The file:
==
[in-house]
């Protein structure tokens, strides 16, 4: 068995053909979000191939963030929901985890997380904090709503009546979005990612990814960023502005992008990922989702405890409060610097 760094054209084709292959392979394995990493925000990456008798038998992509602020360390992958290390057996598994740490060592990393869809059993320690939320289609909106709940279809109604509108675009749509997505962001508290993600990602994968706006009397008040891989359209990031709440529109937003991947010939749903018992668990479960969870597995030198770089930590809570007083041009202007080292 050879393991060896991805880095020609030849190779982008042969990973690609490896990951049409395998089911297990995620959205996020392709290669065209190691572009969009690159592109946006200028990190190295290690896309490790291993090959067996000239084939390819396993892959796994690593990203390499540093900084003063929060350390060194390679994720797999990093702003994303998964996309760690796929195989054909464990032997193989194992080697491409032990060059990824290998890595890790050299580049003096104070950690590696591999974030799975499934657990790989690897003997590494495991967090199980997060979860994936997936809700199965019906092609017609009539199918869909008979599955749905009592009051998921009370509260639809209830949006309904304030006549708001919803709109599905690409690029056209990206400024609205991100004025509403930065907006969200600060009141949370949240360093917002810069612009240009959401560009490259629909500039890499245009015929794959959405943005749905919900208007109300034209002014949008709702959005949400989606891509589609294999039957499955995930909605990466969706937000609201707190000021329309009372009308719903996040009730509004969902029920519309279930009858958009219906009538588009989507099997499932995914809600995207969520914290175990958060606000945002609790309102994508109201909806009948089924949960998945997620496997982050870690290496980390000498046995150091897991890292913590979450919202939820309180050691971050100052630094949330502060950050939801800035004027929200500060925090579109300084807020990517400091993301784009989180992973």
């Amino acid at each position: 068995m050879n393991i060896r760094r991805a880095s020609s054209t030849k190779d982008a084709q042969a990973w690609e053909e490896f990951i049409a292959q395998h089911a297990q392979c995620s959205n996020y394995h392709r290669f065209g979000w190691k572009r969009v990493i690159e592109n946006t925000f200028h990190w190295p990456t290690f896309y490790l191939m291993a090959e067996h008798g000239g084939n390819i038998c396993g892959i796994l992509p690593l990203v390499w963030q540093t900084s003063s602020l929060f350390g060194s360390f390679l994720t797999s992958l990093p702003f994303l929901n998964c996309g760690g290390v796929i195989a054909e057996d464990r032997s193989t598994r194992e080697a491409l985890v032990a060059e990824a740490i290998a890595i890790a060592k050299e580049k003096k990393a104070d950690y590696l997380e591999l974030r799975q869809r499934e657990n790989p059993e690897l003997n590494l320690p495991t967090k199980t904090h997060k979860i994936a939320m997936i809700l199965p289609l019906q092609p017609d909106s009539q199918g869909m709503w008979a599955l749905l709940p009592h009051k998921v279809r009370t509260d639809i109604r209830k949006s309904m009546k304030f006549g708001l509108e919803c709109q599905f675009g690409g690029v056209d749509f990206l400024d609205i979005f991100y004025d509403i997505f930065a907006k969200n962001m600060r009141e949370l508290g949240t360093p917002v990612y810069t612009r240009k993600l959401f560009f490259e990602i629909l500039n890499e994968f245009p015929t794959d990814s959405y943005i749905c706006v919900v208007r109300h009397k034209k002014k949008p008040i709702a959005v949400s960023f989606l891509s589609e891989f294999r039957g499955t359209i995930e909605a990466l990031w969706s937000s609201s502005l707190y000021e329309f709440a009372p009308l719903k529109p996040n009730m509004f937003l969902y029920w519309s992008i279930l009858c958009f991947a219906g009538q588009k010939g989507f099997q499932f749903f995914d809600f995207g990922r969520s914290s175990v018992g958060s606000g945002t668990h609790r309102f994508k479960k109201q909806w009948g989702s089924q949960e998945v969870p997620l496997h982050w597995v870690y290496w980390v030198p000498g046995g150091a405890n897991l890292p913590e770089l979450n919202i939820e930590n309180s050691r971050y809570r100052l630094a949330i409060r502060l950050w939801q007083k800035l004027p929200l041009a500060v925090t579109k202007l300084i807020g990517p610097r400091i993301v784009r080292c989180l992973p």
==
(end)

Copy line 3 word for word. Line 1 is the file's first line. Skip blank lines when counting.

């Amino acid at each position: 068995m050879n393991i060896r760094r991805a880095s020609s054209t030849k190779d982008a084709q042969a990973w690609e053909e490896f990951i049409a292959q395998h089911a297990q392979c995620s959205n996020y394995h392709r290669f065209g979000w190691k572009r969009v990493i690159e592109n946006t925000f200028h990190w190295p990456t290690f896309y490790l191939m291993a090959e067996h008798g000239g084939n390819i038998c396993g892959i796994l992509p690593l990203v390499w963030q540093t900084s003063s602020l929060f350390g060194s360390f390679l994720t797999s992958l990093p702003f994303l929901n998964c996309g760690g290390v796929i195989a054909e057996d464990r032997s193989t598994r194992e080697a491409l985890v032990a060059e990824a740490i290998a890595i890790a060592k050299e580049k003096k990393a104070d950690y590696l997380e591999l974030r799975q869809r499934e657990n790989p059993e690897l003997n590494l320690p495991t967090k199980t904090h997060k979860i994936a939320m997936i809700l199965p289609l019906q092609p017609d909106s009539q199918g869909m709503w008979a599955l749905l709940p009592h009051k998921v279809r009370t509260d639809i109604r209830k949006s309904m009546k304030f006549g708001l509108e919803c709109q599905f675009g690409g690029v056209d749509f990206l400024d609205i979005f991100y004025d509403i997505f930065a907006k969200n962001m600060r009141e949370l508290g949240t360093p917002v990612y810069t612009r240009k993600l959401f560009f490259e990602i629909l500039n890499e994968f245009p015929t794959d990814s959405y943005i749905c706006v919900v208007r109300h009397k034209k002014k949008p008040i709702a959005v949400s960023f989606l891509s589609e891989f294999r039957g499955t359209i995930e909605a990466l990031w969706s937000s609201s502005l707190y000021e329309f709440a009372p009308l719903k529109p996040n009730m509004f937003l969902y029920w519309s992008i279930l009858c958009f991947a219906g009538q588009k010939g989507f099997q499932f749903f995914d809600f995207g990922r969520s914290s175990v018992g958060s606000g945002t668990h609790r309102f994508k479960k109201q909806w009948g989702s089924q949960e998945v969870p997620l496997h982050w597995v870690y290496w980390v030198p000498g046995g150091a405890n897991l890292p913590e770089l979450n919202i939820e930590n309180s050691r971050y809570r100052l630094a949330i409060r502060l950050w939801q007083k800035l004027p929200l041009a500060v925090t579109k202007l300084i807020g990517p610097r400091i993301v784009r080292c989180l992973p």